Camus, Chemo, Clements discussed on Philosophize This!

Philosophize This!
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Automatic TRANSCRIPT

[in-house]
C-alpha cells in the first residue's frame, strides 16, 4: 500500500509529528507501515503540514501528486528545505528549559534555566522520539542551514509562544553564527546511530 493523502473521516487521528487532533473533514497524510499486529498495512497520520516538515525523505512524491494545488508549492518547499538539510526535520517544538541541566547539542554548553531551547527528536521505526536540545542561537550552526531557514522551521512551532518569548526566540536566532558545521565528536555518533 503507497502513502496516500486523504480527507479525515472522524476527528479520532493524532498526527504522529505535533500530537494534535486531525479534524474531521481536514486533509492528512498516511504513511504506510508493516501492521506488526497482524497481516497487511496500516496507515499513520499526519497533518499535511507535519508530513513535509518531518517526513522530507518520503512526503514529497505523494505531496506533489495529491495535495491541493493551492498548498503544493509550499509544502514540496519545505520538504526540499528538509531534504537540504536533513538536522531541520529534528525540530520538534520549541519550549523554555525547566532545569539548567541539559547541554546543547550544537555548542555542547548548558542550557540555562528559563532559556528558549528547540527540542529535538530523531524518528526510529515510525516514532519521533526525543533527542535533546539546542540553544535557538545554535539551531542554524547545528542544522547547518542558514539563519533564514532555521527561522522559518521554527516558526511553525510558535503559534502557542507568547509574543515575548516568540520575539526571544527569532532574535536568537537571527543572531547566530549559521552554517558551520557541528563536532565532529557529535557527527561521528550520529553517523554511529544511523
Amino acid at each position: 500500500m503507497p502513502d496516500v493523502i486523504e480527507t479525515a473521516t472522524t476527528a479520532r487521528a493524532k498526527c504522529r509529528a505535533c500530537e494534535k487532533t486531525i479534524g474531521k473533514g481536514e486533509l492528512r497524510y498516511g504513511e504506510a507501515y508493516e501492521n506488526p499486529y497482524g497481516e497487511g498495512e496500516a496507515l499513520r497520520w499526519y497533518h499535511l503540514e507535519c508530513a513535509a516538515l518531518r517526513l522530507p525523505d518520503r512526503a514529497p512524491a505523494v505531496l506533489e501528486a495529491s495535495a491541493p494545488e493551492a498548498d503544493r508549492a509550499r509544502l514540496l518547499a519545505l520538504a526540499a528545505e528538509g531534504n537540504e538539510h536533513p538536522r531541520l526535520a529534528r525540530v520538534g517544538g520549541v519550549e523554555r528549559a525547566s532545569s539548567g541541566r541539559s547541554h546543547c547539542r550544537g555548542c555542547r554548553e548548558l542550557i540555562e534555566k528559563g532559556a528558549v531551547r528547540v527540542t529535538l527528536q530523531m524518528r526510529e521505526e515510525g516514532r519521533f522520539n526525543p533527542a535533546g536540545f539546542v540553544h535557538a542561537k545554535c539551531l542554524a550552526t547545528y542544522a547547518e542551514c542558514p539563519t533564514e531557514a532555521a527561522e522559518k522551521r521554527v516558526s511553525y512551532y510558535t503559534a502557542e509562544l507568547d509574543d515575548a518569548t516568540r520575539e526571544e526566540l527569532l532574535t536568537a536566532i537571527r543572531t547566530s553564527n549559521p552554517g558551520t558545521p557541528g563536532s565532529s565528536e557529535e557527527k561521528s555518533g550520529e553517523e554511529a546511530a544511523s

Than most people I know at being right about things. But then again, I'm extremely humble as well. I'm one of the best people I know at admitting when I was wrong about something. In fact, I'm wrong about stuff all the time. I'm the first to admit that. Don't feel ridiculous at all saying that I not only have the best strategy for being right all the time, but also the best strategy for being wrong all the time. In fact, I take pride in that contradiction. I actually think it makes me a balanced person. Something I want to make super clear here about what Camus was saying. He is not saying that you are a weak person if you sometimes embody contradictory values at different moments. To Camus, this is part of living in an absurd universe. This is part of being a human being. The weak person is the person who can't see or won't see the built in duplicity and contradiction in their own thinking. The person that's playing some variation of a psychological game that allows them to believe that they're just living universally by a set of values every day of their life. Like if you never find yourself speaking passionately about something you believe in and then catching yourself and saying, oh, but then again, there's that other area of my life that I do almost the opposite of what I'm preaching about now. If you never do that, then you're probably not looking at yourself as thoroughly or as honestly as you could be. And maybe it's impossible for us to ever totally escape contradictions in our values. But one thing we can do chemo thinks is to be more self aware of them. What Clements wants more than anything in this book is the dream of innocence. Like many others in modern society, what he wants is to be innocent of any moral wrongdoing. What he realizes, though, is that nobody out there is innocent.

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